Taipei, Paraguayan musician Roberto Zayas captured one of 19 Golden Melody Awards for traditional arts and music in Taiwan handed out Saturday, earning recognition for his religious album that he hoped can connect more people through the love of God.
Zayas was among several performing artists, playwrights, lyricists, composers, sound engineers, and performing arts groups to win an award at a ceremony held at the Taiwan Traditional Theatre Center in Taipei on Saturday.
Though the awards still carry the Golden Melody Awards name, they have been held separately from the Golden Melody Awards ceremony (known as Taiwan’s Grammys) since 2014 and are now held under the auspices of the National Center for Traditional Arts.
One of the top prizes Saturday, for Best Religious Album, was awarded to the 11-track music album “Dance With The Light,” which consisted of melodies played and arranged by Zayas.
The jury praised the album for allowing listeners to feel a rich religious atmosphere in a calm and relaxed mood, while presenting peaceful characteristics of religious music through outstanding performance skills.
“The goal of doing this album is so that people can appreciate the beautiful melody composed a long time ago by great masters and people who have been touched by God,” said the Paraguay-born and Argentina-raised Zayas, who has lived in Taiwan for 37 years.
Zayas hoped that the album could provide listeners with a certain connection with God, he said.
Soon to accept an invitation by Taiwan’s government to become Taiwanese, which will make him a dual-citizen, Zayas said he hoped that Taiwan and Paraguay could be more connected culturally.
“They (people in Paraguay) know Taiwan as a beautiful country but the culture part they know very little, and I wish they can know more. The same thing in Taiwan, I hope the connection becomes closer and the ties even more solid,” Zayas told CNA.
Paraguay has had diplomatic relations with Taiwan since 1957 and is the nation’s only ally in South America among its 15 worldwide.
Singaporean Sister Karen Theresa Eng of religious congregation Daughters of St. Paul, who were one of the executive producers of the album, said she hoped that when people listen to the album they will feel the love of God.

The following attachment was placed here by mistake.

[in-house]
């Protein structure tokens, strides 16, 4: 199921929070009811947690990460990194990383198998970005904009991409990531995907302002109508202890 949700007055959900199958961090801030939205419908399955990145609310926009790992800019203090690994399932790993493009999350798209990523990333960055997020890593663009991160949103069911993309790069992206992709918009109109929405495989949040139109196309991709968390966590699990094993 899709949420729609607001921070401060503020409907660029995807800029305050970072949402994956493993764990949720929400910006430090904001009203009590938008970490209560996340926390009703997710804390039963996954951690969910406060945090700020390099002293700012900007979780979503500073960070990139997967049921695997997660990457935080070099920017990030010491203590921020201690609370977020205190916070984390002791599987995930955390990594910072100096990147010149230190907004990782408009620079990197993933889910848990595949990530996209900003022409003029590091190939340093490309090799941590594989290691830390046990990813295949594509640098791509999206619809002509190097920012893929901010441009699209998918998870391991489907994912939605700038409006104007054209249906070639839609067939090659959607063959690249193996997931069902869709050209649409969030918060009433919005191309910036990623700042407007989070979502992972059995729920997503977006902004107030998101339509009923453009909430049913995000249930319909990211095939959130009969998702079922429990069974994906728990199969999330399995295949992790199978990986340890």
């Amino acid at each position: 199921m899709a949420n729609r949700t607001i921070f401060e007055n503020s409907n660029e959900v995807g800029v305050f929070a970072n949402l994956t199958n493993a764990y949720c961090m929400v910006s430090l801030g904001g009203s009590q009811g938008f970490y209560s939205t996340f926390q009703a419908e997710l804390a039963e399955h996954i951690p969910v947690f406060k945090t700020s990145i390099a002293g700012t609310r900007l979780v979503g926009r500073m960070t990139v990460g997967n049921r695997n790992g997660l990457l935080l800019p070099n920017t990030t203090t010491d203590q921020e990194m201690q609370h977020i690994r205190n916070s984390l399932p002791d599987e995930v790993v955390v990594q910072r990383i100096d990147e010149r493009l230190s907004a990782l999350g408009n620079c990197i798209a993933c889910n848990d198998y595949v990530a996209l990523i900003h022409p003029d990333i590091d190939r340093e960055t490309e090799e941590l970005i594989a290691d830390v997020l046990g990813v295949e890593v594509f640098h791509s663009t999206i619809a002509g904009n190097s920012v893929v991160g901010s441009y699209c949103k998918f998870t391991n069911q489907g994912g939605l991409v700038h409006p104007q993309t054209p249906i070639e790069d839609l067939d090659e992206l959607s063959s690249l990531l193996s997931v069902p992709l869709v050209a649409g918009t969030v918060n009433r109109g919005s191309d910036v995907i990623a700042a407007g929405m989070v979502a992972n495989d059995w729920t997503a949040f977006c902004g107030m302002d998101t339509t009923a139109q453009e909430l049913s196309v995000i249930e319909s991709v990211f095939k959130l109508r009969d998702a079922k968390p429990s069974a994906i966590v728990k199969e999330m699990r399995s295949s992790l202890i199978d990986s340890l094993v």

“The music from the album will really make you feel you are surrounded (by love) and accepted,” she said.
The award for Best Traditional Album, meanwhile, was won by record company Poem Culture Corp. for the album “Liao Chiungchih’s Vocal Aesthetics” made by nationally revered Taiwanese opera artist Liao Chiung-chih (廖瓊枝).
The album, sung by Liao and accompanied by traditional musical instruments, stands out for its narration of the compassion of the Buddhist bodhisattva, the jury said.
The award for Best Art Music Album was won by Taiwanese conductor Lu Shao-chia (呂紹嘉) for the album “Shao-Chia Lu & NSO.”
A representative who collected the award on Lu’s behalf said Lu was currently overseas and was unable to personally collect the award.
The jury commended the album for its unique personality that seemingly portrayed the warmth of Austronesian cultures.
Lu’s critical conducting was able to bring out the full performance and agility of the orchestra, the jury said.
The Best Crossover Music Album award was won by traditional instrument Yangqin player Lo Cheng-hun (羅正楎) for his album “Voyager.”
The album combines Chinese and Western instruments to present Asian and Eastern European music styles, while also highlighting bright and fresh music played by the Yangqin to create charming and relaxed melodies, the jury said.
The Best Audiovisual Album was given to Rom Shing Hakka Opera Troupe for the production “Portrait of Hell.”
Soprano Luo Hwei-jan (羅惠真) won best Best Vocal Performance for her album “Samsara of Seasons — Hwei-Jan Luo Lieders, Chansons & Chinese Verses Chanting,” in which the jury said Luo blended Western and Chinese singing into her own unique and natural singing style.
Guitar player Su Meng-feng (蘇孟風) and violinist Li Yi-chin (李宜錦) garnered Best Instrumental Performance for their album “Cantabile,” while Huang Ke-nung (黃可儂) was named Best Album Producer for “Samsara of Seasons.”
Composer Tseng Chung-Ying (曾仲影) and traditional arts researcher Tseng Yung-yi (曾永義) each received special awards for their contributions and achievements in the fields of traditional artistic audio publishing and theatrical performing arts, respectively.
The Best Performer in a traditional theatrical performance was won by Chu An-li (朱安麗) for her role in “Phaedra,” while the Best New Artist award was clinched by Su Kuo-ching (蘇國慶) for his performance in “Portrait of Hell.”
A total of 643 works from 69 artists and groups, 45 in the publishing category and 24 in the theatrical performance category, were submitted to the awards this year, down from 1,078 works from 102 artists and groups, including 71 in the publishing category and 31 in the theatrical performance category, submitted last year.
The decline was most noticeable in the music production category, in part because of the awards’ entry submission rules, which require music to be produced on CDs or records, whereas many recordings have gone digital.
Source: Focus Taiwan News Channel